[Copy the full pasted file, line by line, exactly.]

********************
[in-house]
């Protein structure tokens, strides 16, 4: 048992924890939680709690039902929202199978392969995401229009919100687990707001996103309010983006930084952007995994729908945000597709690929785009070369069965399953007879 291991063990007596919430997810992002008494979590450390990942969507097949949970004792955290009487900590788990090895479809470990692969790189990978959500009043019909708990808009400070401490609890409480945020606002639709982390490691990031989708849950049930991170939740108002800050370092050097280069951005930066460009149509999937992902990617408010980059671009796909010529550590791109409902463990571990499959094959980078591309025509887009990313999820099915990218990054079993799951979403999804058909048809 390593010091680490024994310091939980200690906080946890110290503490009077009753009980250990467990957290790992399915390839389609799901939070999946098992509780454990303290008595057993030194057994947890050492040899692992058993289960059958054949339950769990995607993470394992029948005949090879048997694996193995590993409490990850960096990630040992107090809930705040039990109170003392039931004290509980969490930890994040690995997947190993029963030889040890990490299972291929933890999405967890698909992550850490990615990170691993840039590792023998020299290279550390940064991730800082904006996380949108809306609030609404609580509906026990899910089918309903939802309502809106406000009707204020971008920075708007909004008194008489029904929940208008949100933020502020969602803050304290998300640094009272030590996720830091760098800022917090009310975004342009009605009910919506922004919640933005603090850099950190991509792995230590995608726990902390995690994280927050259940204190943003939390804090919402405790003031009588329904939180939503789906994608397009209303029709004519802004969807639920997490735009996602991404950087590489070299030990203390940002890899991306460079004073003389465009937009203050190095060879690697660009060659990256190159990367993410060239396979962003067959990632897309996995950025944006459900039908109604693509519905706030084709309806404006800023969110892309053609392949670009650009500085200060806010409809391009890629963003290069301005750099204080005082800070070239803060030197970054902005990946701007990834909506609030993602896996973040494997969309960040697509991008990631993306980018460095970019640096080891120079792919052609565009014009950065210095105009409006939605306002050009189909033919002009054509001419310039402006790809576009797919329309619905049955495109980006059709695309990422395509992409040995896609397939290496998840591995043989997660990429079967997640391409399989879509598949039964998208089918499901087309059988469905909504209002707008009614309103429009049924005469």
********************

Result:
[in-house]
């Protein structure tokens, strides 16, 4: 048992924890939680709690039902929202199978392969995401229009919100687990707001996103309010983006930084952007995994729908945000597709690929785009070369069965399953007879 291991063990007596919430997810992002008494979590450390990942969507097949949970004792955290009487900590788990090895479809470990692969790189990978959500009043019909708990808009400070401490609890409480945020606002639709982390490691990031989708849950049930991170939740108002800050370092050097280069951005930066460009149509999937992902990617408010980059671009796909010529550590791109409902463990571990499959094959980078591309025509887009990313999820099915990218990054079993799951979403999804058909048809 390593010091680490024994310091939980200690906080946890110290503490009077009753009980250990467990957290790992399915390839389609799901939070999946098992509780454990303290008595057993030194057994947890050492040899692992058993289960059958054949339950769990995607993470394992029948005949090879048997694996193995590993409490990850960096990630040992107090809930705040039990109170003392039931004290509980969490930890994040690995997947190993029963030889040890990490299972291929933890999405967890698909992550850490990615990170691993840039590792023998020299290279550390940064991730800082904006996380949108809306609030609404609580509906026990899910089918309903939802309502809106406000009707204020971008920075708007909004008194008489029904929940208008949100933020502020969602803050304290998300640094009272030590996720830091760098800022917090009310975004342009009605009910919506922004919640933005603090850099950190991509792995230590995608726990902390995690994280927050259940204190943003939390804090919402405790003031009588329904939180939503789906994608397009209303029709004519802004969807639920997490735009996602991404950087590489070299030990203390940002890899991306460079004073003389465009937009203050190095060879690697660009060659990256190159990367993410060239396979962003067959990632897309996995950025944006459900039908109604693509519905706030084709309806404006800023969110892309053609392949670009650009500085200060806010409809391009890629963003290069301005750099204080005082800070070239803060030197970054902005990946701007990834909506609030993602896996973040494997969309960040697509991008990631993306980018460095970019640096080891120079792919052609565009014009950065210095105009409006939605306002050009189909033919002009054509001419310039402006790809576009797919329309619905049955495109980006059709695309990422395509992409040995896609397939290496998840591995043989997660990429079967997640391409399989879509598949039964998208089918499901087309059988469905909504209002707008009614309103429009049924005469």